ALTADENA — Lake Avenue merchants reacted apprehensively but with general approval last week to a proposed ordinance that would regulate development to give the business district a Mediterranean village theme.
About 25 business owners in this unincorporated community gathered in a realty office Wednesday for the presentation of the draft ordinance by the Lake Avenue Merchants Committee of the Altadena Chamber of Commerce.
The new look envisioned by the committee would incorporate red roof tiles, pastel stucco walls, colonnades, exterior masonry stairs, fountains and plazas.
Some merchants were skeptical about the proposed requirements, but all favored trying to create some harmony among the storefronts.
Rules Called Stiff
"It's a good idea if we don't blow it out of proportion and try to make it like the south of France," said Ken Sayegh, owner of a tire business. "I've read some of these rules. They're stiff."
The proposed regulations, which must be approved by the county Regional Planning Commission and the Board of Supervisors, will affect Lake Avenue businesses between Pine Avenue and Woodbury Road, as well as El Molino Avenue businesses between Altadena Drive and Calaveras Street.
"Now there are absolutely no design standards in the zoning code," explained Sorin Alexanian, the supervising regional planner with the county Department of Regional Planning who helped write the ordinance. "We are trying to establish a theme."
Current plans call for the merchants in the 60-acre area to pay for all improvements. Discussion has started on the possibility of creating an assessment district to pay for promotional activities and to design street decorations. Each business would pay $25 annually, plus a fee based on the number of its employees.
The proposed regulations would apply only to new construction or when existing structures are remodeled at a cost of more than 25% of a building's value.
Stucco or Brick
The primary materials for exterior walls would have to be stucco or brick, and at least 50% of roofs would have to be tile. At least 50% of ground floors facing the street would be entrances, or windows or displays of merchandise to encourage pedestrian shoppers. Drive-through facilities would be prohibited, and most parking would have to be in the rear.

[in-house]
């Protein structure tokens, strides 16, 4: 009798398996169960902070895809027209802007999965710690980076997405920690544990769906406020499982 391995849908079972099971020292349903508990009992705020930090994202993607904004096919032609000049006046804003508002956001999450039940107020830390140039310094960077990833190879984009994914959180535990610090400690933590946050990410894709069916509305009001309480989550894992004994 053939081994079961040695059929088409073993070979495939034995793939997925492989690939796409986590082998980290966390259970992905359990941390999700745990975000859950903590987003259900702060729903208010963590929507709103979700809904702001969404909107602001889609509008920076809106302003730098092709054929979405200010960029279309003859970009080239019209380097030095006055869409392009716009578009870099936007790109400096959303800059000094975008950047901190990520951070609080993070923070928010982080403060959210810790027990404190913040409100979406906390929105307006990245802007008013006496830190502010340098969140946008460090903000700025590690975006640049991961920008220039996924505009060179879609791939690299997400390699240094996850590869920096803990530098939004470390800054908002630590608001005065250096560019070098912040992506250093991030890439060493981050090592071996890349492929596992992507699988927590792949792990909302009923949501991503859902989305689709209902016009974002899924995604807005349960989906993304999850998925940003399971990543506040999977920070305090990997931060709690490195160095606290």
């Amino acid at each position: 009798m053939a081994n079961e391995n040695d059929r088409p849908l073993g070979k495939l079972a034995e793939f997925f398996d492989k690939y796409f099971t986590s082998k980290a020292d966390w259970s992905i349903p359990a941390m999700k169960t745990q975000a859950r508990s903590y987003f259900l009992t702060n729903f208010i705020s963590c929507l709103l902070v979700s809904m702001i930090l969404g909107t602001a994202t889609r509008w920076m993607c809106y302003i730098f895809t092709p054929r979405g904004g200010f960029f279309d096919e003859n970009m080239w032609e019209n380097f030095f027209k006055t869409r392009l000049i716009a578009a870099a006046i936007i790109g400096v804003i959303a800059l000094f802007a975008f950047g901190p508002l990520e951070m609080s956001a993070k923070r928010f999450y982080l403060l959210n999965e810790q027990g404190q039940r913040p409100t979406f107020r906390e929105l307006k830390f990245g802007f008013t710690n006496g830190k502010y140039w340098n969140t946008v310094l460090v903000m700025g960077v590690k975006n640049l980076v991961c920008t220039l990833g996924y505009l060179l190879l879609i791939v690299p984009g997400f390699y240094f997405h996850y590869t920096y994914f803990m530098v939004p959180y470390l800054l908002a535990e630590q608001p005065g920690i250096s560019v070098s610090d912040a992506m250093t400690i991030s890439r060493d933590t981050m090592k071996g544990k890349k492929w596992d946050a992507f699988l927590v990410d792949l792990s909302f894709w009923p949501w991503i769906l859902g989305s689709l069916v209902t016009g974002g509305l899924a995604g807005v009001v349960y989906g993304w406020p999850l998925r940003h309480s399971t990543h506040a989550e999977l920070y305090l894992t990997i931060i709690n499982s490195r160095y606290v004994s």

Merchants would be encouraged to use architectural devices such as colonnades, exterior masonry stairs, fountains and plazas.
Landscaping requirements would be increased. One tree would have to be planted for every four parking spaces, and trash bins would have to be enclosed by 5-foot decorative walls.
"Right now (Lake) is a nondescript street. I want to make it look like an interesting place to shop," said committee chairman Bill Webster, owner of Webster's shopping center. "I have an investment and want to protect it."
The 30-member committee was created as one step toward implementing policies for Lake Avenue already suggested in the Altadena Community Plan.
The long-range blueprint for development adopted by the county Board of Supervisors in 1986 calls only for the creation of a "village-like" Lake Avenue that would become the commercial core of Altadena.
Webster said that last summer "it suddenly dawned on me that it was in the community plan and nobody had asked the county what to do." County officials suggested he conduct a survey of the estimated 150 business owners in the area.
"A lot wanted some way to control the appearance on the street," he said. In November the committee was formed, and by February its members were meeting twice monthly to design the ordinance.
Alexanian said competition from Pasadena businesses on South Lake Avenue was another impetus.
Stig Erlander lamented that his Nature's Department Store on Lake is bypassed because shoppers prefer the more fashionable malls in Pasadena and surrounding cities.
"They look around here and they think it's crappy," he said. "The whole concept should increase the value of our property. If we don't go with something like this the whole area's going to go down the tubes. It's going downhill now."
Greta Dockum, who owns a mail-order firm, noted that the benefit to non-retail businesses would not be as great. She was worried that she might have to install clear glass front windows according to the new regulations, even though half her space is used for storage.
"The idea is to maintain interaction" with pedestrians, committee member and architect Adolfo Miralles said.
Alexanian said merchants may apply for variances if they don't want to comply with the new standards.
When business owner Sayegh pointed out that developers might be discouraged by the stringent regulations, Miralles responded: "But you have to start somewhere.
"There are real problems, but if we don't confront them nothing will happen. We're trying to pick ourselves up by our bootstraps and it's hard." He urged the merchants to help the committee iron out details of the ordinance.
"We need your input, participation," he told them. "Your business depends on what's happening in the street."